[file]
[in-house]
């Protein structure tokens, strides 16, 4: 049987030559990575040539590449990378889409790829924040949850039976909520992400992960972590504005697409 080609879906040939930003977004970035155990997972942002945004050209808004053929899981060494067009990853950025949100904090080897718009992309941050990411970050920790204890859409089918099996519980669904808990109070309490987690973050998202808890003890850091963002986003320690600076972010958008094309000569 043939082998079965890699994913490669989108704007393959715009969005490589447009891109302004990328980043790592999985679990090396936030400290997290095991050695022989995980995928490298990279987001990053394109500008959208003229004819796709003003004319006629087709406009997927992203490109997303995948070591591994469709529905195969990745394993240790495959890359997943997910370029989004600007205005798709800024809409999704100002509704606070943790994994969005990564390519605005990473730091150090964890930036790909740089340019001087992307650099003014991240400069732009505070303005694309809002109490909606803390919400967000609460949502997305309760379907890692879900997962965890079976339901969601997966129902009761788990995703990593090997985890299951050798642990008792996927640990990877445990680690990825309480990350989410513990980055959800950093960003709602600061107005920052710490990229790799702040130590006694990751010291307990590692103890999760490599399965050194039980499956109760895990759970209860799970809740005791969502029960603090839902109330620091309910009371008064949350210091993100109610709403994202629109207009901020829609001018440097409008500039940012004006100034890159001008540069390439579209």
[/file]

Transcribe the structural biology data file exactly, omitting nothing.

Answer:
[in-house]
């Protein structure tokens, strides 16, 4: 049987030559990575040539590449990378889409790829924040949850039976909520992400992960972590504005697409 080609879906040939930003977004970035155990997972942002945004050209808004053929899981060494067009990853950025949100904090080897718009992309941050990411970050920790204890859409089918099996519980669904808990109070309490987690973050998202808890003890850091963002986003320690600076972010958008094309000569 043939082998079965890699994913490669989108704007393959715009969005490589447009891109302004990328980043790592999985679990090396936030400290997290095991050695022989995980995928490298990279987001990053394109500008959208003229004819796709003003004319006629087709406009997927992203490109997303995948070591591994469709529905195969990745394993240790495959890359997943997910370029989004600007205005798709800024809409999704100002509704606070943790994994969005990564390519605005990473730091150090964890930036790909740089340019001087992307650099003014991240400069732009505070303005694309809002109490909606803390919400967000609460949502997305309760379907890692879900997962965890079976339901969601997966129902009761788990995703990593090997985890299951050798642990008792996927640990990877445990680690990825309480990350989410513990980055959800950093960003709602600061107005920052710490990229790799702040130590006694990751010291307990590692103890999760490599399965050194039980499956109760895990759970209860799970809740005791969502029960603090839902109330620091309910009371008064949350210091993100109610709403994202629109207009901020829609001018440097409008500039940012004006100034890159001008540069390439579209």